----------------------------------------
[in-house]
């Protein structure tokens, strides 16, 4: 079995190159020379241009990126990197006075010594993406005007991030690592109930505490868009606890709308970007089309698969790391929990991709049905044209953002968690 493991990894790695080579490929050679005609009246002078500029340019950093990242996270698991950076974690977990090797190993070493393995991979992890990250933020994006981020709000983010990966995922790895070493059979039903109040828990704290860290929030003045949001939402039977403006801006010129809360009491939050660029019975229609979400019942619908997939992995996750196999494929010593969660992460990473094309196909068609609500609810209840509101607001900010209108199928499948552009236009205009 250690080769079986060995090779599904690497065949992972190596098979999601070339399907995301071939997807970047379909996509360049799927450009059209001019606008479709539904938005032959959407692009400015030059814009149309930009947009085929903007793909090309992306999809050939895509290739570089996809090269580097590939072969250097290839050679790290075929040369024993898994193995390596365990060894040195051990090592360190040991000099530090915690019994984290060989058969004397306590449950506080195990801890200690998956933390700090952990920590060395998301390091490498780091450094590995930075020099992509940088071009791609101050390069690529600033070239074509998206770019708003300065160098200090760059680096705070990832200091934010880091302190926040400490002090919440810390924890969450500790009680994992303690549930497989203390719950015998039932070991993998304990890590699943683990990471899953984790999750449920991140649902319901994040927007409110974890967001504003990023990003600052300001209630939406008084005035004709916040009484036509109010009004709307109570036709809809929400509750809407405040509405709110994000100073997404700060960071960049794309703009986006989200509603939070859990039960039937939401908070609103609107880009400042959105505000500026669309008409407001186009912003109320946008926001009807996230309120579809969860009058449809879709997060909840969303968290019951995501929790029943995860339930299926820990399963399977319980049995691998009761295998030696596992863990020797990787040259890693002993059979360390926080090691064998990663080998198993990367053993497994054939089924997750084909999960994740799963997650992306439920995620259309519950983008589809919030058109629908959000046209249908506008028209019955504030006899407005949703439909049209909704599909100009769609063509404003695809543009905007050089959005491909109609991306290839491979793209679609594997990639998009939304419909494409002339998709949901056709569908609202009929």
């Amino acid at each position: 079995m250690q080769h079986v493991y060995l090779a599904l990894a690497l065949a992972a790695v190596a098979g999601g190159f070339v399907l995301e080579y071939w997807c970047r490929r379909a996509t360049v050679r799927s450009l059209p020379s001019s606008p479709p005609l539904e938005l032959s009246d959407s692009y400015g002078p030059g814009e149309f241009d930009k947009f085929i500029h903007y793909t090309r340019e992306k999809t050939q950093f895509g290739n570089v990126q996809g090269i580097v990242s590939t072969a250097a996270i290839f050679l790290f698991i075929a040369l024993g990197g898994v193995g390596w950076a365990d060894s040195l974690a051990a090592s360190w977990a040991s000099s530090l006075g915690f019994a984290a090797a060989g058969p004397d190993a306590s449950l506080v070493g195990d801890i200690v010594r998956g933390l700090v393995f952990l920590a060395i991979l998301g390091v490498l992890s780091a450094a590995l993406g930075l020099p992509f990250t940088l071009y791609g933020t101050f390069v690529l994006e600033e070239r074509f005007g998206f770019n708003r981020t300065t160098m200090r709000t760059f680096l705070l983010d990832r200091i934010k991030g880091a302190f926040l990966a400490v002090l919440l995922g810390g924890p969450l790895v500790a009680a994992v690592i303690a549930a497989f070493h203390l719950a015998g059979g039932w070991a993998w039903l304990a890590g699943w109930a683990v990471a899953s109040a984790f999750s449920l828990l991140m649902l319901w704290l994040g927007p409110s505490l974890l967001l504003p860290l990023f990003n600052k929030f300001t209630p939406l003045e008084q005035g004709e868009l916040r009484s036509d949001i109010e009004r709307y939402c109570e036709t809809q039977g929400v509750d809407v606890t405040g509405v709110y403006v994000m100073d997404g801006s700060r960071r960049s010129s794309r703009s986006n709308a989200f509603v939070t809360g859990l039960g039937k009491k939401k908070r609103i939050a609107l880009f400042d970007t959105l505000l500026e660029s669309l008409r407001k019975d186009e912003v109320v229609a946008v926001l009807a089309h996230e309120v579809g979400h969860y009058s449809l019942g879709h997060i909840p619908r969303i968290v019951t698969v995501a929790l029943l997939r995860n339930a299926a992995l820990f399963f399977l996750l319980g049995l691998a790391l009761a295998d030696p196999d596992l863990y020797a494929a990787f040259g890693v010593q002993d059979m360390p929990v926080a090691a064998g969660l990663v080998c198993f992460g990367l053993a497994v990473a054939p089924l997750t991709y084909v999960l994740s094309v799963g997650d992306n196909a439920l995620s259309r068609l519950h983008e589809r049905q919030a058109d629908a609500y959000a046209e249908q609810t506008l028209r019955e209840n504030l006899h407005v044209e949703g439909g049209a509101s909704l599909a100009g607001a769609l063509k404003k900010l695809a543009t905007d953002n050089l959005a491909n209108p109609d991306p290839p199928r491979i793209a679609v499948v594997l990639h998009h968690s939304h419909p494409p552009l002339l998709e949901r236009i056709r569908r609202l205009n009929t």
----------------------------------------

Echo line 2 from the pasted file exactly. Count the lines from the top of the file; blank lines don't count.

């Protein structure tokens, strides 16, 4: 079995190159020379241009990126990197006075010594993406005007991030690592109930505490868009606890709308970007089309698969790391929990991709049905044209953002968690 493991990894790695080579490929050679005609009246002078500029340019950093990242996270698991950076974690977990090797190993070493393995991979992890990250933020994006981020709000983010990966995922790895070493059979039903109040828990704290860290929030003045949001939402039977403006801006010129809360009491939050660029019975229609979400019942619908997939992995996750196999494929010593969660992460990473094309196909068609609500609810209840509101607001900010209108199928499948552009236009205009 250690080769079986060995090779599904690497065949992972190596098979999601070339399907995301071939997807970047379909996509360049799927450009059209001019606008479709539904938005032959959407692009400015030059814009149309930009947009085929903007793909090309992306999809050939895509290739570089996809090269580097590939072969250097290839050679790290075929040369024993898994193995390596365990060894040195051990090592360190040991000099530090915690019994984290060989058969004397306590449950506080195990801890200690998956933390700090952990920590060395998301390091490498780091450094590995930075020099992509940088071009791609101050390069690529600033070239074509998206770019708003300065160098200090760059680096705070990832200091934010880091302190926040400490002090919440810390924890969450500790009680994992303690549930497989203390719950015998039932070991993998304990890590699943683990990471899953984790999750449920991140649902319901994040927007409110974890967001504003990023990003600052300001209630939406008084005035004709916040009484036509109010009004709307109570036709809809929400509750809407405040509405709110994000100073997404700060960071960049794309703009986006989200509603939070859990039960039937939401908070609103609107880009400042959105505000500026669309008409407001186009912003109320946008926001009807996230309120579809969860009058449809879709997060909840969303968290019951995501929790029943995860339930299926820990399963399977319980049995691998009761295998030696596992863990020797990787040259890693002993059979360390926080090691064998990663080998198993990367053993497994054939089924997750084909999960994740799963997650992306439920995620259309519950983008589809919030058109629908959000046209249908506008028209019955504030006899407005949703439909049209909704599909100009769609063509404003695809543009905007050089959005491909109609991306290839491979793209679609594997990639998009939304419909494409002339998709949901056709569908609202009929």